First, what the hell are brand codes?

Brand Codes (also known as “Distinctive Brand Assets”) are elements that trigger the memory of a brand along with its attributes and associations.

They are cues of a brand that include colors, logos, icons, jingles,  characters, packaging, or brandable chunks

Examples include Coke’s bottle shape, McDonald’s “I’m Loving It” jingle, or Kentucky Fried Chicken’s Colonel.

Brand Codes are important for a few reasons:

1. They Distinguish Your Brand from Competitors 

Branding aims to de-commodify you from the market — to ensure you stand out. 

In the past, this has been conflated with claiming to be not just uniquely you, but uniquely better — hence the concept of the USP.

But recent research has shown that it’s often enough to simply be distinct from everyone else in your category without an explicitly made Unique Selling Proposition.

In other words, if the customer can easily recognize and distinguish your brand from everyone else, and if they also recognize you as Positively Good, then you can win the sale.

2. They Strengthen Memory Structures and Increase “Mental Availability”

Does the smell of a particular brand of cologne or perfume remind you of a significant other or past relationship?

Or perhaps there’s a particular restaurant or song or drink that sparks your memory of that person?

The point is that the more such cues you have that remind you of that person or relationship, the stronger that overall memory of that person will be, and the more readily they’ll come to mind. 

It’s the same with Brand Codes. The more cues that bring to mind the brand, the stronger the memory structures that contribute to “share of mind.” 

And this is especially the case when those Brand Codes are used consistently and aggressively.

3. They Allow Savvy Marketers to Playfully Engage Customer Expectations

Once a Brand Code has been established, smart marketers can alter and play with the codes to increase audience engagement. 

Absolut Vodka’s famed print ads are a prime example of this

But Snickers has taken advantage of this technique as well.

Tropicana’s $65 Million Rebranding Mistake

So what do brand codes have to do with Tropicana’s rebranding debacle?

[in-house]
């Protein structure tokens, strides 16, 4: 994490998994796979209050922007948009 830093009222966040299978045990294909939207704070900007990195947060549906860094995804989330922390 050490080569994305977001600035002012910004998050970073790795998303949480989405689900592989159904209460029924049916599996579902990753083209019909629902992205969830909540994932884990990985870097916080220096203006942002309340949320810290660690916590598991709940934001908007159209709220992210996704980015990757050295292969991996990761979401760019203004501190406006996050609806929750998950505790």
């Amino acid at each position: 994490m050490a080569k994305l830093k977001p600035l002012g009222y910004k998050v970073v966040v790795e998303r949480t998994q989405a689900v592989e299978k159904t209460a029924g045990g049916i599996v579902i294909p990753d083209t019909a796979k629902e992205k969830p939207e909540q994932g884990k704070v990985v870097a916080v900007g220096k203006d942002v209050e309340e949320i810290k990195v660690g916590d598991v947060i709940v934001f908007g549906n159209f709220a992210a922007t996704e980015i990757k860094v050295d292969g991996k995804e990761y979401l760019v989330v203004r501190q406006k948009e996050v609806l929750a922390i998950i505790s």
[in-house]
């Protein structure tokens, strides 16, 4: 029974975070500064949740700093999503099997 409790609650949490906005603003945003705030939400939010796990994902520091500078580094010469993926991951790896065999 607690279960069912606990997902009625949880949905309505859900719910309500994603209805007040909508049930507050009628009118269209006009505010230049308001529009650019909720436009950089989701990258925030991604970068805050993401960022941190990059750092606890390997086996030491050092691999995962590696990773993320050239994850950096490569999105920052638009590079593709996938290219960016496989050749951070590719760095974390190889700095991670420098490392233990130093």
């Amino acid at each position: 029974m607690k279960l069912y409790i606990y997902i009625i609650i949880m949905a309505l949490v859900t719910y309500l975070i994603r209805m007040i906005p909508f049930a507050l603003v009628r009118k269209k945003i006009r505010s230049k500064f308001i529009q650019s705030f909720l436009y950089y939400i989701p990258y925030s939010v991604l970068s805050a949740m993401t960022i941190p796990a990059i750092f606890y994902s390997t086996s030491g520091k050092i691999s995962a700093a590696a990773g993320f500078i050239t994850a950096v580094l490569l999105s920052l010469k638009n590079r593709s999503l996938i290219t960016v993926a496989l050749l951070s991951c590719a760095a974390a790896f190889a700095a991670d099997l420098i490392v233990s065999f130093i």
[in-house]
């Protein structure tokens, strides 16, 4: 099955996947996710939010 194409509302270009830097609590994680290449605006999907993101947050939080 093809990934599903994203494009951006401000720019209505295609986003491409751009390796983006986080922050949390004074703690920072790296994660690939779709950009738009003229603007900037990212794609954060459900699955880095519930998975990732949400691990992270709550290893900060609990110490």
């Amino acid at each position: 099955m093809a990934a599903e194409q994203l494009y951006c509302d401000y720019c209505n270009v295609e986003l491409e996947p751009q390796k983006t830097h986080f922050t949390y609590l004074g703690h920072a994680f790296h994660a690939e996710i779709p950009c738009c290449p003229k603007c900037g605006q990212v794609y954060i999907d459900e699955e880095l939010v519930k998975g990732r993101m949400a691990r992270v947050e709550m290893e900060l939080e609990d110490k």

Well, take a look at Tropicana’s old (and now current) packaging:

Keep in mind that Tropicana was one of the first brands to introduce a “not from concentrate” orange juice into the mainstream. 

And to huge success. 

But once a customer has decided that this is their orange juice (in whatever version of pulpiness they prefer), then they typically scan for and buy it on auto-pilot. 

They look for the familiar, with an emphasis on the primary Brand Codes.

In this case, those are the iconography of the orange with a straw stuck it, and the curved Tropicana logo.

These are valuable (and distinctive) brand assets. 

So any re-design of the packaging should have taken that into account by ensuring that these Brand Codes were carried over into the new design.  

Unfortunately for Tropicana, the ad agency they paid $35 Million to for their rebrand (Arnell) utterly failed to take any of that into account. 

Instead, Arnell came up with new packaging that looked like this:

Notice what’s missing from the package? 

Answer: Tropicana’s Brand Codes.

Specifically:

  1. The orange with a straw stuck into it, and
  2. the Curved Tropicana Name / Logo

So what happened? 

In the two months following the launch of the new packaging in January of 2009, Tropicana sales dropped 20%, resulting in $30 million loss in revenue. 

Tropicana’s competitors gained in sales over that same time period.

The company reverted to their old packaging by late February of 2009. 

All told, the company was out $35 million for the rebrand, plus another $30 million in lost sales. 

The Take-Away For Your Brand

So here are the lessons:

  1. Brand Codes are important
  2. Play with — but never abandon — your Brand Codes 
  3. If customers buy your brand on auto-pilot, don’t force them to think
  4. Be careful who you hire to build (or relaunch) your brand
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